Wednesday, August 7, 2013

Menswear and Dandys: 19th century Tailored Suits as Inspiration



Tailored menswear from the 19th and early 20th centuries, is back in the public eye. The current dandy inspired revival may have developed in response to the Steam Punk trend and a few recent feature films that were costumed in 1800's silhouettes. It appears that traditional men's tailoring and accessories are having the biggest interest since the dandies of the 1960's.



One contribution this season is the exhibition at Rhode Island School of Design: "Artist/Rebel/Dandy: Men of Fashion" on view now through Sunday, August 18, 2013. The grandfather of contemporary men's tailoring, Beau Brummell (1778–1840), is a key figure in this trend. When I think of Brummell's style, I am reminded of another important exhibition "Fashioning Fashion: European Dress in Detail, 1700 - 1915" presented at the Los Angeles County Museum of Art in the spring of 2009.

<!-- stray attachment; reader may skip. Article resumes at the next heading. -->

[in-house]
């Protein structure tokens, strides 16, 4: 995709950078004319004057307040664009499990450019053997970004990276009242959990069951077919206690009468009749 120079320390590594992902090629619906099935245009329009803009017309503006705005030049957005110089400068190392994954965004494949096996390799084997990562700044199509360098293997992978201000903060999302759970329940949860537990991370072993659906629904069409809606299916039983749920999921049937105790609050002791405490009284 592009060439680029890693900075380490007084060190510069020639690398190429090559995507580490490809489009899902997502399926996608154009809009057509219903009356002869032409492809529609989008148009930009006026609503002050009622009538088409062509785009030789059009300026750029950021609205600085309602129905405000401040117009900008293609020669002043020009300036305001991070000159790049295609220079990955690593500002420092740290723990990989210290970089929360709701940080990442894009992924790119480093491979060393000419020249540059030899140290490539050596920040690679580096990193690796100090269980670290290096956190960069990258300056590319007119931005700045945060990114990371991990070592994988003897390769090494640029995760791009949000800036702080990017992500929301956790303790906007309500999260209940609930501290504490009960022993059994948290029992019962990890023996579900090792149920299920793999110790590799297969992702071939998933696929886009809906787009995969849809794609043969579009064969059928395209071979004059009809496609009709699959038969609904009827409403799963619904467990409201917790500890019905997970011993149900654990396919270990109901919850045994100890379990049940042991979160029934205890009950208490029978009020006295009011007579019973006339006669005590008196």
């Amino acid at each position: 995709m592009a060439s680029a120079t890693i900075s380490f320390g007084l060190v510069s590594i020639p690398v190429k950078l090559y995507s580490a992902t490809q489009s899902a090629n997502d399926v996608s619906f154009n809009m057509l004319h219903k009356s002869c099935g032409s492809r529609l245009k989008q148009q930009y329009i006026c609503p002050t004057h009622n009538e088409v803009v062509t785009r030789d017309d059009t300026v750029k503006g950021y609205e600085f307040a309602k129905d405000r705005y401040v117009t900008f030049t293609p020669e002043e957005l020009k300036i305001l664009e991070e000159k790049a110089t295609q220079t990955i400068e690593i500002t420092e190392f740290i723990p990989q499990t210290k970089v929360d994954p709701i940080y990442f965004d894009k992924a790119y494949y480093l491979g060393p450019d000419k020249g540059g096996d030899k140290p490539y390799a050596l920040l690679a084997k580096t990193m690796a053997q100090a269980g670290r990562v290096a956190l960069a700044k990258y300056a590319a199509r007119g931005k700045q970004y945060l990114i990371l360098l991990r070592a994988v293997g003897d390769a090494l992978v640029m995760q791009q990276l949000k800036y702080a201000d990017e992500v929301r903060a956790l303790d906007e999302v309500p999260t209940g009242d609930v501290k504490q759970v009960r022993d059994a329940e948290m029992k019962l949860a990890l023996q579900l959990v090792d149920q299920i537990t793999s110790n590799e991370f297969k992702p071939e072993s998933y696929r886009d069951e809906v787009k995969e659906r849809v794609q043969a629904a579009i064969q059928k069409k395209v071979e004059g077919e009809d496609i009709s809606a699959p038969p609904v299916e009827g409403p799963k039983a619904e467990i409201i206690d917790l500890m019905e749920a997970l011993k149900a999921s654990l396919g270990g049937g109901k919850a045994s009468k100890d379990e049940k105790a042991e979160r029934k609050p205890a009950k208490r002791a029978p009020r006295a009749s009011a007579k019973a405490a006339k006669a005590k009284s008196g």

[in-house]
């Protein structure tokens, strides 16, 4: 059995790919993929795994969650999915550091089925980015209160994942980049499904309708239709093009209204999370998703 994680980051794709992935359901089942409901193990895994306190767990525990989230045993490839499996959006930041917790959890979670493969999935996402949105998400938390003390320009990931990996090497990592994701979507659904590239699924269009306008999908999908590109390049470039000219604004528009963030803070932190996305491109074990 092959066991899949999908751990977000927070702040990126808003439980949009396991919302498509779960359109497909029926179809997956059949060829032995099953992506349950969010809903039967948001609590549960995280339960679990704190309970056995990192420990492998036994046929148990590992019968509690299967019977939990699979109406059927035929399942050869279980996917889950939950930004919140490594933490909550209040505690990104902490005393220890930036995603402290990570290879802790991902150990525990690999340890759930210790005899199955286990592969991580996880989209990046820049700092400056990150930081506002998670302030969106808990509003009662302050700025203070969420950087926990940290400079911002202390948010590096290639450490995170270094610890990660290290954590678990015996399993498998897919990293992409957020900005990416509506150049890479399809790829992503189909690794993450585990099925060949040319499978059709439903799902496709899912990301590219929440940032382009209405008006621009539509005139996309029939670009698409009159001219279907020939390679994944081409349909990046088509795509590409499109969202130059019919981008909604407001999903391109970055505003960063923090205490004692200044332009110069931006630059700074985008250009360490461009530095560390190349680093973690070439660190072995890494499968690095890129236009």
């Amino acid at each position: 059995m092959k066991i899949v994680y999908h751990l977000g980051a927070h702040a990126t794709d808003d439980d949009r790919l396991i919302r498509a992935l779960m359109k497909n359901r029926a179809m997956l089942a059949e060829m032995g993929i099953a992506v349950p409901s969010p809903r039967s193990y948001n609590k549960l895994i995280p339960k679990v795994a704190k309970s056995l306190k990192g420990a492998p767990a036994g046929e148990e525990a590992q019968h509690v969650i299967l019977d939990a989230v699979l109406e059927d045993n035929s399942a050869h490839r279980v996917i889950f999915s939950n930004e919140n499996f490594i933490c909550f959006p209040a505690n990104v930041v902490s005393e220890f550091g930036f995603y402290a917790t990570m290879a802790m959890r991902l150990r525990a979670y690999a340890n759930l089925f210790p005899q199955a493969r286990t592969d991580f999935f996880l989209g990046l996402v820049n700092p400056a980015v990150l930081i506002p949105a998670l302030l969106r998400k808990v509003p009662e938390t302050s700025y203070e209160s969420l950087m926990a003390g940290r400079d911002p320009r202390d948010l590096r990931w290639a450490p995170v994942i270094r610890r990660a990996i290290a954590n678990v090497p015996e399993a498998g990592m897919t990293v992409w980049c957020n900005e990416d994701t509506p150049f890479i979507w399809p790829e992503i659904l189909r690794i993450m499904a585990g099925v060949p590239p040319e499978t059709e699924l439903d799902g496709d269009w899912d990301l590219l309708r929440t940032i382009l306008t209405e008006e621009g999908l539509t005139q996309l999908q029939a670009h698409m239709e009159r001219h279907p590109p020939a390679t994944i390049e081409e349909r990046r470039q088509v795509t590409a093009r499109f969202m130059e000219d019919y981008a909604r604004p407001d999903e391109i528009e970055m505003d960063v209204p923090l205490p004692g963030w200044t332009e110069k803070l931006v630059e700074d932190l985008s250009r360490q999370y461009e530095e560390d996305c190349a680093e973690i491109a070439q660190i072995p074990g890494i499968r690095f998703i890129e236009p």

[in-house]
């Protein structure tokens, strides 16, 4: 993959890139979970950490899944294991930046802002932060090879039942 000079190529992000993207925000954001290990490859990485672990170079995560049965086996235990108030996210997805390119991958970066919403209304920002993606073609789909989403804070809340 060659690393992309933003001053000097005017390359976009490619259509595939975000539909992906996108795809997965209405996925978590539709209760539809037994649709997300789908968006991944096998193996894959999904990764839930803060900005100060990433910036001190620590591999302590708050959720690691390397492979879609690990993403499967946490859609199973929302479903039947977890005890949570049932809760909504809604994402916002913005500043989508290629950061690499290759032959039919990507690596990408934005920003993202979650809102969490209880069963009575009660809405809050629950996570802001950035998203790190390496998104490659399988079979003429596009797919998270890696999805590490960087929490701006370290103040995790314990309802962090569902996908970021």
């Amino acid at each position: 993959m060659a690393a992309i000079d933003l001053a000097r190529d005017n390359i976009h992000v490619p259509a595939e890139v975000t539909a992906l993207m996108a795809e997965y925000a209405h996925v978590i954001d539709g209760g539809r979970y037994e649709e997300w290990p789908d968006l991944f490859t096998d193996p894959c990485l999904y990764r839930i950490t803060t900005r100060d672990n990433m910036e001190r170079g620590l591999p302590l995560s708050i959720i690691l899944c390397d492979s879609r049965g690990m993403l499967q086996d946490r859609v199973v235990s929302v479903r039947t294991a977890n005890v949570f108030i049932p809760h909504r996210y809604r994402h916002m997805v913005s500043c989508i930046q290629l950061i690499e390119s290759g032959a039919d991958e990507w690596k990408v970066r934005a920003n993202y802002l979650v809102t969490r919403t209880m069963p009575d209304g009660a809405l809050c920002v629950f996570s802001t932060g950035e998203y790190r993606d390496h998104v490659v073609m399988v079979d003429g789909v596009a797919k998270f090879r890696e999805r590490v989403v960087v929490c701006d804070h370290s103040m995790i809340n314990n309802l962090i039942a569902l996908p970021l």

The photos posted here are of men's tailoring dating from this era, taken by me at the LACMA exhibit. The exhibition's selection was inspiring and it details what men wore then, and how those items were worn. This was an opportunity to study both the full silhouette and the closer view. Of equal importance are the accessories: hat, shirt, neck wear, shoes, stocking, gloves and cane. I have labeled each type of jacket so that the subtle differences in cut are made more obvious.



If you haven't seen the film "Beau Brummell: This Charming Man", you will want to watch the dressing scenes and see his layered wardrobe. This film gives us an inside view into how the excessively ornate apparel style of European gentlemen was changed forever to the more subtle dark tailored wools in the English tradition by Beau Brummell.







1 comment:

Lizzie said...

That plaid lounge suit looks like something straight out of Tommy Nutter's shop in the late 1960s! And thanks for the movie recommendation; I've got it in my queue.

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